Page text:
When you are trying to imagine the details of an alternative world, try Moebius. Moebius (one of the pseudonyms for the French artist Jean Giraud) practically invented the now-common idea of a well worn future – that place far ahead that is gritty, patched up, organic, and old and new at the same time. Think Star Wars, cyberpunk, Blade Runner. Moebius is a fabulist. His strange drawings, designs and comics have shaped movies such as The Fifth Element and Alien, and influenced directors such as Fellini and Miyazaki. Moebius was a prolific artist, starring in his own series Heavy Metal, and appeared in many other publications, yet little of his work remains in print in English. Out of all Moebius’ (Giraud’s) work, I suggest this book, 40 Days in the Desert. Long out of print, and rare even when first published, this is an extended visual poem. The version of the book that I have is Japanese, but that is okay because there are no words in this story. It is timeless and eternal and other-worldly. With thin sure lines, this wordless sequence tells a mythical story in some alien place. There are about 100 drawings depicting surreal worlds with an ominous tension. Something is about to happen, or just happened, but you are not sure what. All you know is that you have never seen anything like this, and that maybe it is true. It makes me want to unleash my imagination.

40 Days in the Desert by Moebius Asukashin-Sha 2009, 152 pages, 6.5 x 10.5 x 0.8 inches $49 Buy one on Amazon Read the rest

Interview with 10-year-old cartoonist Sasha Matthews, author of "Sitting Bull" and "Pompeii"

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I loved this interview with 6th-grader cartoonist Sasha Matthews, creator of two historical comic books: Sitting Bull (which we ran on Boing Boing) and Pompeii: Lost and Found. You can buy copies of her comics here.

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The Garden of Eden reimagined by artists Charles Burns and Killoffer

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My friend Alvin Buenaventura is the proprietor of Pigeon Press, which publishes excellent comic books and books. He has just released In the Garden of Evil, a book that combines the talents of Charles Burns, Killoffer, and Will Oldham (Bonnie 'Prince' Billie). He gave me a copy and it is a gorgeous artifact. Check out the sample pages below.

This limited-edition artist book features a series of drawings inspired by the classic biblical story The Garden of Eden as well a song written in response to the images. All of the of the artwork for this book was created in collaboration by artists Charles Burns and Killoffer. Every book is hand-bound, individually numbered, and signed by both artists. Musician Will Oldham (aka Bonnie 'Prince' Billy") wrote an exclusive song for this project inspired by the series of drawings. The song is included on a 7” vinyl flexi-disc, as well an MP3 which you can download from the code provided with each book.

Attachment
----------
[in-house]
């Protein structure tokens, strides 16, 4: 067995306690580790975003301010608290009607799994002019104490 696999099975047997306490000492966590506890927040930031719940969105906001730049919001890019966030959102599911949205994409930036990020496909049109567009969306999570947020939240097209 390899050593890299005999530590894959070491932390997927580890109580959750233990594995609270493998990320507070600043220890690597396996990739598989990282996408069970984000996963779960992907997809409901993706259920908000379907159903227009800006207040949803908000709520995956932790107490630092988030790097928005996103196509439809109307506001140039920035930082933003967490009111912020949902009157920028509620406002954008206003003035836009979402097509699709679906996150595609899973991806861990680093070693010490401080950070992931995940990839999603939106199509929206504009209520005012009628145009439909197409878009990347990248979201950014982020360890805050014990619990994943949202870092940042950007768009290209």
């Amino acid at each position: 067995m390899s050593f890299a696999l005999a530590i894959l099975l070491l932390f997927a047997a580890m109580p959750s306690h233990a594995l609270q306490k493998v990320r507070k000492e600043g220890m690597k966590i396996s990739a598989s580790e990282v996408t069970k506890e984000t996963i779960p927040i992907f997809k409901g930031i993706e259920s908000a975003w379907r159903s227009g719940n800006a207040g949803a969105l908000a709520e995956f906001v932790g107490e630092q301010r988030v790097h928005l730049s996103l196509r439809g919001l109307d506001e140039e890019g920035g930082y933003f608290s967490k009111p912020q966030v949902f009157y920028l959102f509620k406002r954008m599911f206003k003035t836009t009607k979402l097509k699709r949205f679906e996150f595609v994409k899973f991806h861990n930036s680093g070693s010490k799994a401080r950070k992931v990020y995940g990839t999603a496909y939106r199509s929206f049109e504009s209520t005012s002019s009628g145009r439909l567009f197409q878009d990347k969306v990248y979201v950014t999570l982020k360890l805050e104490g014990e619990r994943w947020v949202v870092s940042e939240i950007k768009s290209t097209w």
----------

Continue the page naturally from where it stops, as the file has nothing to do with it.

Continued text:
Specs:

In the Garden of Evil by Charles Burns & Killoffer ($50) Song by Will Oldham Dimensions: 7.25" x 7.25" Pages: 28 Cover: Self-cover with french flaps (each embossed, one of which is a custom insignia designed by Charles Burns) offset printed on premium heavyweight art paper Interior: Offset printed on premuim heavyweight art paper Binding: Each copy hand-sewn with black 100% linen 50grm binding thread Production date: July 2015 Publisher: Pigeon Press Limited edition of 1000 copies available for direct retail sale from the publisher, each signed & numbered by both cartoonists, includes black flexi-disc. Read the rest

This poster for the Cincy Comicon pays homage to old comic book ads

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Cartoonist Tony Moore (co-creator of The Walking Dead comic book series) designed this very fun poster for the Cincy Comicon (September 12-13), which pays homages to the old comic book ads for novelties and practical jokes. He did such a good job that I asked him to write a bit about it. Read the rest

Alien creature hunt (1963)

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House of Mystery (No.130, Jan 1963)

Cover art by George Roussos

[via] [via] Read the rest

Ant-Man, the Physics of Shrinking, and the Higgs Boson

It's simply a cross-interaction between the Higgs field and the Pym field!

10 Comic-Con announcements that are actually about comics

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The sun has set on San Diego, and we've put together the most interesting news that fans of comics -- you know, the books -- shouldn't miss.